Paste: This record was recorded in a new studio, but was it done in a different way from your other ones?
VanGaalen: The first record that was recorded there was the Women record Public Strain, so I took the recording techniques that I learned from that record and applied it to this record. I did a fair bit of tone-questing, as far as guitars were concerned. I had a pretty limited amount of space before, so in order to make guitars sound spacious, I had to process them quite a bit. For this record, it was pretty easy just to get a good rock sound from the methods I learned while I was recording Public Strain. I just kind of stole those sounds. Sorry, guys.
I was trying to get muted guitar that wasn’t too affected. I didn’t use any distortion pedals or anything. As little as I could put in between the amp and the tape machine was what I was aiming for.
Paste: I wondered if the guitar was going directly in for some of this?
VanGaalen: All the bass stuff was directly plugged into the tape machine and eq’ed. I have a magical tape recorder, a Tascam 388. It’s only 8 tracks, which is kind of awesome because it forces you to strip stuff down. “Do we really need a theremin solo in the middle of that?”
Paste: You’ve said before that you like to keep mistakes and the human element in your recordings. As you get more hi-fi, is that still a consideration?
VanGaalen: Yeah. It’s just more physical space that I’m using to my advantage. With the new studio, I can leave things set up and mic’ed all the time. “Shave My Pussy” was recorded on a four-track cassette machine. You can kinda hear it. It sounds a little bit gross even though I was trying to mask as much tape hiss as I could. Anything that I’m going to do is completely flawed only because I’m one of the shittiest guitar players I know. If any of that was to become polished, it would sound insanely bad. The complexity of it comes from the sort of hobo mentality.
Paste: That said, are you becoming more comfortable playing live?
VanGaalen: I’m getting more comfortable playing live, but more uncomfortable with the idea of touring just because I have a second child now who’s one year old.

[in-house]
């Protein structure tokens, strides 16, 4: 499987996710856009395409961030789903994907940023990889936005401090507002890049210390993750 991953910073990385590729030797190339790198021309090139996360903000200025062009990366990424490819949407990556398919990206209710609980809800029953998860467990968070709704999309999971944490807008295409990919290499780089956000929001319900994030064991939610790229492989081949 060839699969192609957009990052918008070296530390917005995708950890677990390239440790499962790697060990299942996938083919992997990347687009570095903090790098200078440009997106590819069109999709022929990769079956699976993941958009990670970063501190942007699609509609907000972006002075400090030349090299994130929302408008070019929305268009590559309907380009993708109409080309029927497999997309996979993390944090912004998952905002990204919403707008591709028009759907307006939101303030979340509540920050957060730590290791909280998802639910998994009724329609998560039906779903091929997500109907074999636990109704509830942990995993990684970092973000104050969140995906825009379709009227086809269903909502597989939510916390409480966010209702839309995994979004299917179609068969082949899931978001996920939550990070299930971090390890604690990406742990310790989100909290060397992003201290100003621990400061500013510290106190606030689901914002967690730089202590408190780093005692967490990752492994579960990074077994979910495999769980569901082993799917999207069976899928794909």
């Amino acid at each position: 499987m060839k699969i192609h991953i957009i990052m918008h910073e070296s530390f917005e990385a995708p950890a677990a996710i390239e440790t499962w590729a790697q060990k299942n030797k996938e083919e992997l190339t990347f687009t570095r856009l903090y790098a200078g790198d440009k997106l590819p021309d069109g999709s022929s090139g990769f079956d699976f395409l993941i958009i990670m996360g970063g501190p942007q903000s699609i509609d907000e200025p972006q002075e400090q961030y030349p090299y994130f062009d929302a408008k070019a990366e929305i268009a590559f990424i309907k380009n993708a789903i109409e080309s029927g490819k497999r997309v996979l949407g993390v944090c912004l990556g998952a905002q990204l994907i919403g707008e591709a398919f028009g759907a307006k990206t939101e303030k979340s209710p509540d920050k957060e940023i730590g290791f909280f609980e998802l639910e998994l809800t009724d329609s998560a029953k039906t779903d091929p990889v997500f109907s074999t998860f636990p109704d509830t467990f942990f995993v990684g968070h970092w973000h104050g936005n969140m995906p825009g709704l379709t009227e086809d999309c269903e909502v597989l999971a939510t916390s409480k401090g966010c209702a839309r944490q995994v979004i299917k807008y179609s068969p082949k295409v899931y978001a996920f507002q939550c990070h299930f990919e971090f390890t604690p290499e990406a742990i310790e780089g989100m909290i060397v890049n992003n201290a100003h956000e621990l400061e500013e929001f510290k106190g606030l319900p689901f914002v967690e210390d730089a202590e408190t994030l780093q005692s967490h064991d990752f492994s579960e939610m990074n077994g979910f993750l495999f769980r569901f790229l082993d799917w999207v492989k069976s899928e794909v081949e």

Paste: Did having a baby influence the name of this album?
VanGaalen: Not really. It was between “Garbage Island” and “Diaper Island.” It was more of a metaphor for “I’m going to put this in a plastic bag and give it to someone to haul away.” It’s more imagining how much crap gets thrown out in your lifetime. Imagining it piling up somewhere. You’re always imagining it somewhere else. We’re going to be swimming in that shit soon. We kind of are already. It gets broken down into microparticles. It’s everywhere. You can’t see it.
Paste: Was there a more deliberate attempt at thematic cohesion, or was it more about sound?
VanGaalen: I guess the theme was more guitar. I focused on sonic cohesion, basically recording everything on the same machine and really trying to not deviate from that sonic template that was formed by the first couple songs. Lyric-wise, it all ties together as more a hopeful outcome as far as where humans are going, and the good nature of human beings.
Paste: Is the idea of freedom and control important to this album, as on “Freedom for a Policeman”?
VanGaalen: I just wanted to encapsulate the pointlessness of even the illusion of that control. If someone wants to jump your fence, they’re going to jump your fence. It’s a good thing—it preserves your sanity sometimes. I’m not even saying it’s a good or a bad thing. I have no idea about why it exists. It’s some sort of coping mechanism that’s ingrained, whether it’s some primal part of our brain or some ingrained thing we’ve learned along the way. I’ve had my skateboard taken away and smashed.
Paste: I’m sure you were engaged in highly dangerous acts.
VanGaalen: I just wanted to go to Sevs, man.